Having an idea is not enough
We all have tons of ideas. Actually, we get new ideas every day. The problem is that most of us don’t know what to do with them – and a lot of our ideas get lost along the way, we simply forget them.
Having an idea is just not enough. You need to make that idea happen. You need to pick the right idea from 100 ideas, shape it and develop it.
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I’ve discovered that the best way to stop losing ideas is to write them down. I personally have an agenda, but you can use whatever: a piece of paper, a post it, a notebook, a Word document or whatever comes in handy for you.
Once you’ve written that idea somewhere and you marked it as “to do this week” or you’ve given it a determined period to be processed, you can get it out of your head. You might not know, but it’s much easier to concentrate on your current tasks and to get them done, if you don’t have 20 ideas running through your head.
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The information in this article refers mainly to a design process, but you will see that you can apply these tips on other situations as well.
As a designer and a creative professional, you have lots of ideas. You need to take those ideas to the next level. In this case, the next level is to put your ideas on paper. So you need to elaborate sketches. This doesn’t mean that you must have really good drawing skills – you will create rough sketches, which are quick and cheap.
The purpose of sketching your idea
The purpose of sketching your ideas is to help you explore as many ideas as possible in order to trash the bad ones, leaving you with a couple of good ideas that could evolve in a solid design.
Another purpose of drawing your ideas is to make them visible. Having a sketch enables you to discuss your idea with others, to compare your sketch and to get feedback. This is not such a time consuming activity, in comparison to creating the rough design on your computer. You can do as many sketches as you want. Experiment!
When and where to sketch your idea
An idea can pop up anytime and anyplace. I personally always carry a small notebook and a crayon in my purse. I often get ideas while riding the bus home from work. Whether you’re at home, at work or on vacation, if you are inspired by something and get a fabulous idea (that’s how you’ll see it at the moment), just grab a piece of paper and sketch it – it will only take a minute or so!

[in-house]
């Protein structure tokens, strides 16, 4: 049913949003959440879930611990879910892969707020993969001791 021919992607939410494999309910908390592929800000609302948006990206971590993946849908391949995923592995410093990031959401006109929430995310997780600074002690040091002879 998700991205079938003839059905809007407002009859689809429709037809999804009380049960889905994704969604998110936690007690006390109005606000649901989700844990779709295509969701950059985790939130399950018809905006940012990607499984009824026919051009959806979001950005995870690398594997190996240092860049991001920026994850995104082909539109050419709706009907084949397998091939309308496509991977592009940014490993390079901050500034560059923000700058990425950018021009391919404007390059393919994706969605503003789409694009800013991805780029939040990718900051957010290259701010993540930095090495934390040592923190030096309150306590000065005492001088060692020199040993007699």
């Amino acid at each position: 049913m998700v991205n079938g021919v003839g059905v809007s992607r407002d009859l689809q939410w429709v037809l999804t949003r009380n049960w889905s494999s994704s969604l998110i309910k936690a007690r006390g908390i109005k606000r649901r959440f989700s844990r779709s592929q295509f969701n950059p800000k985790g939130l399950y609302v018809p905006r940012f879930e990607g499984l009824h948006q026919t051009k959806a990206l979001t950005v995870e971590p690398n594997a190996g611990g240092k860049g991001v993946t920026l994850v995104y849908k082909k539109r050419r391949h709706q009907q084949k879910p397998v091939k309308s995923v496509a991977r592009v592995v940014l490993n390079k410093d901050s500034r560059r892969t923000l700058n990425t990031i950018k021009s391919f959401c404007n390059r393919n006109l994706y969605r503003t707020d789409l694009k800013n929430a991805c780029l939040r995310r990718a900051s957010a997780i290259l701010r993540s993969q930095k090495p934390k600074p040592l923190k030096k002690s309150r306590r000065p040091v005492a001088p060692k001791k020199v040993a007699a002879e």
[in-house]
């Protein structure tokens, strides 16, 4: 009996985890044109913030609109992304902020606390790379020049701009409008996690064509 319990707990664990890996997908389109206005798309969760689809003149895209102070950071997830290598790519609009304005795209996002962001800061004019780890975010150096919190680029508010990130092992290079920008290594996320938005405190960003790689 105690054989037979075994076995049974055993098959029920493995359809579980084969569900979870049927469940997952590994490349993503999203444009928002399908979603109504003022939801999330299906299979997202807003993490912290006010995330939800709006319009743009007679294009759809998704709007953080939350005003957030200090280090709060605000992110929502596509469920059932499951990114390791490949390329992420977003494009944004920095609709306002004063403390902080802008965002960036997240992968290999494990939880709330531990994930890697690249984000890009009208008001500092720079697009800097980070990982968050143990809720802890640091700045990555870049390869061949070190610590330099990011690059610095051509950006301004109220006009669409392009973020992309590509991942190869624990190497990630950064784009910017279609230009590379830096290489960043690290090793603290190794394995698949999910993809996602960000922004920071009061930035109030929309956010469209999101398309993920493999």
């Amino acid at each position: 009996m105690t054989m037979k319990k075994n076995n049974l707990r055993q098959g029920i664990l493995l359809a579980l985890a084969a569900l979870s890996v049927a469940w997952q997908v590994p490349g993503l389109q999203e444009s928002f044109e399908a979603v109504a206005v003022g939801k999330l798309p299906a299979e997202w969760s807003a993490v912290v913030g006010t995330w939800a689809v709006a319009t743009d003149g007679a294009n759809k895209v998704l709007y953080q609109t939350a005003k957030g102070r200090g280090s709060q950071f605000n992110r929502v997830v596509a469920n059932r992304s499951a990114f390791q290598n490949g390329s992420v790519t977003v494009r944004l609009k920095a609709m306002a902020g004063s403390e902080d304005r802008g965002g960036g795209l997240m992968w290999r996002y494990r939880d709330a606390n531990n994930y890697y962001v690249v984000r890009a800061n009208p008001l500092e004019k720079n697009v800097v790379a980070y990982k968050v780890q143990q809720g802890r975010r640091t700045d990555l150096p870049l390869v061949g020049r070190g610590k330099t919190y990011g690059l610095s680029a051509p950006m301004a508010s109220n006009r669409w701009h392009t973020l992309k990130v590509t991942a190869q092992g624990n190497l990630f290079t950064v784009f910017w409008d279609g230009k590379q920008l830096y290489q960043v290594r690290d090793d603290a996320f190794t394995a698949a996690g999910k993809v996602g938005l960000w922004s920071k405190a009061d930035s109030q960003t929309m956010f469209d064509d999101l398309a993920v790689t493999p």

That’s in the case you get unexpected inspiration. But what if you NEED to come up with some ideas? Well, in order to be creative you have to be relaxed and positive. So if you are feeling over stressed, go do something you like, relax for 15 minutes and come back with a clear mind.
Techniques – How to generate and organize ideas
If you find yourself stuck and you don’t know where to start, you could use some help. Turn to these well known and (possibly) effective techniques:
This is probably the best known and most effective technique that all sort of professionals use to generate ideas by involving other people. Everyone shares their thoughts on the matter and they have constructive discussions – without being judgmental. 10 small ideas can lead to 1 great concept.
This technique is also called “brain-writing” and it’s a little bit different from brainstorming. Each team member must write down their ideas on paper and after a couple of minutes they pass it on to their neighbor who builds on those ideas. At the end of the process, the most interesting and relevant ideas are selected and discussed.
This involves creating a tree diagram with words, tasks and sub-tasks related to one main idea. This is a great way of both generating and organizing your ideas.
As you may have guessed, gap filling is about identifying two important points (like the starting and the end point) and finding the right ideas that may fit in between them – closing the gap. You can also list all the things you think are necessary to fill the gap and afterwords you can fill the gaps between those things too. It can build into a mind map.
Harry Brignull is the guy “responsible” for this technique and you can read more about it in “The Boxing Glove Wireframing Technique”. As he describes it, this techniques requires you to sketch every web page on a post it and at the end to draw a the journey the visitor takes through all the post-its. It’s called Boxing gloves because you are limited by the size of the sticky notes and you can only draw the most important elements – it will make you feel like you are wearing boxing gloves.
Now these are merely some suggestions, each of us has it’s own way of coping with his ideas. The most important thing is to try to make happen as many ideas as possible.
Your turn now.
Which of the techniques above you find more practical? Which other techniques do you use to generate and organize ideas?